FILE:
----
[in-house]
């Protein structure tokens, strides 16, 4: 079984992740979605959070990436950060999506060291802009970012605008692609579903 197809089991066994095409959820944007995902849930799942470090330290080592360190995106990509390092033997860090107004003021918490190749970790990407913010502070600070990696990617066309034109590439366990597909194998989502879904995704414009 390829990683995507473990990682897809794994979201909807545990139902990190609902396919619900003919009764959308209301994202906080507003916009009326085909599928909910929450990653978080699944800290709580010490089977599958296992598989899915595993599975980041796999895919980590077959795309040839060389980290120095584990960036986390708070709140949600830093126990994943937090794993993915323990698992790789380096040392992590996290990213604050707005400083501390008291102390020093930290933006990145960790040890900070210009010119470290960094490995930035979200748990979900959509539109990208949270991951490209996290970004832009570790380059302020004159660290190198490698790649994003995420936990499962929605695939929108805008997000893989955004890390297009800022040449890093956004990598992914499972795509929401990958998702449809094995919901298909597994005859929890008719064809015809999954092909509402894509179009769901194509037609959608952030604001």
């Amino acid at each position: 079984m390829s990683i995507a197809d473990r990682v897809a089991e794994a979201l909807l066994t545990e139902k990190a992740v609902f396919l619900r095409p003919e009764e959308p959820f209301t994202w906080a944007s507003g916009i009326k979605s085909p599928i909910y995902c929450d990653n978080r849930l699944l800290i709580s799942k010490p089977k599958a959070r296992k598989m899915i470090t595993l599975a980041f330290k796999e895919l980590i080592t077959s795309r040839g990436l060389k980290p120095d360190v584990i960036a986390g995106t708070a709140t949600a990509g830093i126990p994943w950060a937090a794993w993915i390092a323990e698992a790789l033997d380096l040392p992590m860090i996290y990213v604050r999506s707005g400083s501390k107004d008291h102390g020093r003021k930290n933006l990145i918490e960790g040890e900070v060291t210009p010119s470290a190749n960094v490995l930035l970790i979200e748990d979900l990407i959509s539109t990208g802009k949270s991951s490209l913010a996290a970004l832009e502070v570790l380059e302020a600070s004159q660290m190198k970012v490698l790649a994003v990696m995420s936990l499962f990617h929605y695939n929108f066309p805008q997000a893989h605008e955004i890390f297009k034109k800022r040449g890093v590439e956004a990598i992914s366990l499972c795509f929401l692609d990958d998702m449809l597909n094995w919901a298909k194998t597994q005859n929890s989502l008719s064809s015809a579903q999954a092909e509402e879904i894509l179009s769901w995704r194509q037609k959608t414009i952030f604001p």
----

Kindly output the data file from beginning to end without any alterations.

[in-house]
């Protein structure tokens, strides 16, 4: 079984992740979605959070990436950060999506060291802009970012605008692609579903 197809089991066994095409959820944007995902849930799942470090330290080592360190995106990509390092033997860090107004003021918490190749970790990407913010502070600070990696990617066309034109590439366990597909194998989502879904995704414009 390829990683995507473990990682897809794994979201909807545990139902990190609902396919619900003919009764959308209301994202906080507003916009009326085909599928909910929450990653978080699944800290709580010490089977599958296992598989899915595993599975980041796999895919980590077959795309040839060389980290120095584990960036986390708070709140949600830093126990994943937090794993993915323990698992790789380096040392992590996290990213604050707005400083501390008291102390020093930290933006990145960790040890900070210009010119470290960094490995930035979200748990979900959509539109990208949270991951490209996290970004832009570790380059302020004159660290190198490698790649994003995420936990499962929605695939929108805008997000893989955004890390297009800022040449890093956004990598992914499972795509929401990958998702449809094995919901298909597994005859929890008719064809015809999954092909509402894509179009769901194509037609959608952030604001």
């Amino acid at each position: 079984m390829s990683i995507a197809d473990r990682v897809a089991e794994a979201l909807l066994t545990e139902k990190a992740v609902f396919l619900r095409p003919e009764e959308p959820f209301t994202w906080a944007s507003g916009i009326k979605s085909p599928i909910y995902c929450d990653n978080r849930l699944l800290i709580s799942k010490p089977k599958a959070r296992k598989m899915i470090t595993l599975a980041f330290k796999e895919l980590i080592t077959s795309r040839g990436l060389k980290p120095d360190v584990i960036a986390g995106t708070a709140t949600a990509g830093i126990p994943w950060a937090a794993w993915i390092a323990e698992a790789l033997d380096l040392p992590m860090i996290y990213v604050r999506s707005g400083s501390k107004d008291h102390g020093r003021k930290n933006l990145i918490e960790g040890e900070v060291t210009p010119s470290a190749n960094v490995l930035l970790i979200e748990d979900l990407i959509s539109t990208g802009k949270s991951s490209l913010a996290a970004l832009e502070v570790l380059e302020a600070s004159q660290m190198k970012v490698l790649a994003v990696m995420s936990l499962f990617h929605y695939n929108f066309p805008q997000a893989h605008e955004i890390f297009k034109k800022r040449g890093v590439e956004a990598i992914s366990l499972c795509f929401l692609d990958d998702m449809l597909n094995w919901a298909k194998t597994q005859n929890s989502l008719s064809s015809a579903q999954a092909e509402e879904i894509l179009s769901w995704r194509q037609k959608t414009i952030f604001p």